SMEs are starting to show signs of recovery from the recession but are not
out of the woods just yet, according to the
of Small Businesses (FSB).
In a comparison of data collected by the FSB over the past 10 months, the industry body has suggested the economic position of SMEs is starting to improve from a low point at the end of last year.
According to the findings, an increasing number of SMEs are experiencing a boost in trade, with 23 per cent of FSB members reporting a rise compared with 16 per cent in February.
By the end of last year, up to 40 per cent of SMEs had highlighted finance as a major problem, but the latest poll by the FSB found only 25 per cent felt the cost of finance was a concern, indicating that small firms are experiencing a gradual easing.
FSB national chairman John Wright said: “Small businesses are naturally flexible and innovative in recessions and these figures show that despite the very many negative forces on them, they are being cautiously optimistic and are looking to expand. Although we are certainly not out of the woods yet, many small firms are seeing increased footfall and finding it easier to obtain crucial finance in the winter months, when things were at their worst so far.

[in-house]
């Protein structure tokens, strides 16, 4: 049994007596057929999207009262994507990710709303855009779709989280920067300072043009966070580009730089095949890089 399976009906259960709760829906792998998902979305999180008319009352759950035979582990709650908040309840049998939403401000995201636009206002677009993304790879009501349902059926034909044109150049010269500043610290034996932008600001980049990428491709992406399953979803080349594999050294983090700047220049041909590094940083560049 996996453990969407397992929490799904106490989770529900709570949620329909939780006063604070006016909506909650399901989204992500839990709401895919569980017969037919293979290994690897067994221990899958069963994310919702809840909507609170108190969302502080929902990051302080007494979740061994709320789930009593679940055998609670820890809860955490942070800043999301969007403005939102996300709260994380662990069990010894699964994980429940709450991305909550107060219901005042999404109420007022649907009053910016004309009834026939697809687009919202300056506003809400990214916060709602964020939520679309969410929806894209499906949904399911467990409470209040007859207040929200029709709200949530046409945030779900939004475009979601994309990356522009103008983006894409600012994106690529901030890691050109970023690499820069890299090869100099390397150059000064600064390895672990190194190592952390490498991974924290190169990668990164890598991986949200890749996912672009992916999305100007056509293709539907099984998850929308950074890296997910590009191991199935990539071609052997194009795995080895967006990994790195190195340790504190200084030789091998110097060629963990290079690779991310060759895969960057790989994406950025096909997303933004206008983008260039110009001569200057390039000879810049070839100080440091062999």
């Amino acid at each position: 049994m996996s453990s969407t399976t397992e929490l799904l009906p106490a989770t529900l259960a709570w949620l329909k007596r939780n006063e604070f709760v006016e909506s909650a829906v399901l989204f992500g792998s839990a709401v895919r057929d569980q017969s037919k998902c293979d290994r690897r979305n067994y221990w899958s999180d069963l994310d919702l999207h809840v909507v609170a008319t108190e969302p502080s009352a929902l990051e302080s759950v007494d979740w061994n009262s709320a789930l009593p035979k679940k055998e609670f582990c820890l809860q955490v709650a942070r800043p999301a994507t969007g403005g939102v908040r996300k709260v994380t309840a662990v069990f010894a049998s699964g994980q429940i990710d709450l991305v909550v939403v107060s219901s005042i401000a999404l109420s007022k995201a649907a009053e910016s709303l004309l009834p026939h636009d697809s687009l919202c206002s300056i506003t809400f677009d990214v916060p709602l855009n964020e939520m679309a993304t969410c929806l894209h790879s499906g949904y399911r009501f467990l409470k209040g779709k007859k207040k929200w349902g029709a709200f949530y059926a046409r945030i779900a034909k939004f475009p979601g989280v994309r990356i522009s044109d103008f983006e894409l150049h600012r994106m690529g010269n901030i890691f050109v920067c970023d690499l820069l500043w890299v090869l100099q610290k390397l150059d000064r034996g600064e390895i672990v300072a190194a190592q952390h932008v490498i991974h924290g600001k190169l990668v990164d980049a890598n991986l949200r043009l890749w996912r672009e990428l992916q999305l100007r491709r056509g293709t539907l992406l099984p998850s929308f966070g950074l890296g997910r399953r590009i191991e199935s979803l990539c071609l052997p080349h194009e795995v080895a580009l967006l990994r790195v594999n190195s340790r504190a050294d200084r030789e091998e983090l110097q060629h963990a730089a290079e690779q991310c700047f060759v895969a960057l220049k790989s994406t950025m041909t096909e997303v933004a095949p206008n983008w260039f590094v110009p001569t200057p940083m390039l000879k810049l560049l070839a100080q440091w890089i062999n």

“The government must look to small businesses to build the post recession economy and help them employ more people and ease the bureaucracy and tax burdens which many still face.”
The FSB’s poll also found that 68 per cent of business owners are looking to grow in the next six months, with plans for new product investment, more staff and marketing activities.
Over half of respondents (57 per cent) stated they were "quite confident" about the future of their business.
In light of the poll’s outcome, the FSB is urging the government to consider SMEs as a means to tackle unemployment by supporting apprenticeships, short-time working subsidies and increasing the thresholds before income tax and national insurance contributions are payable.
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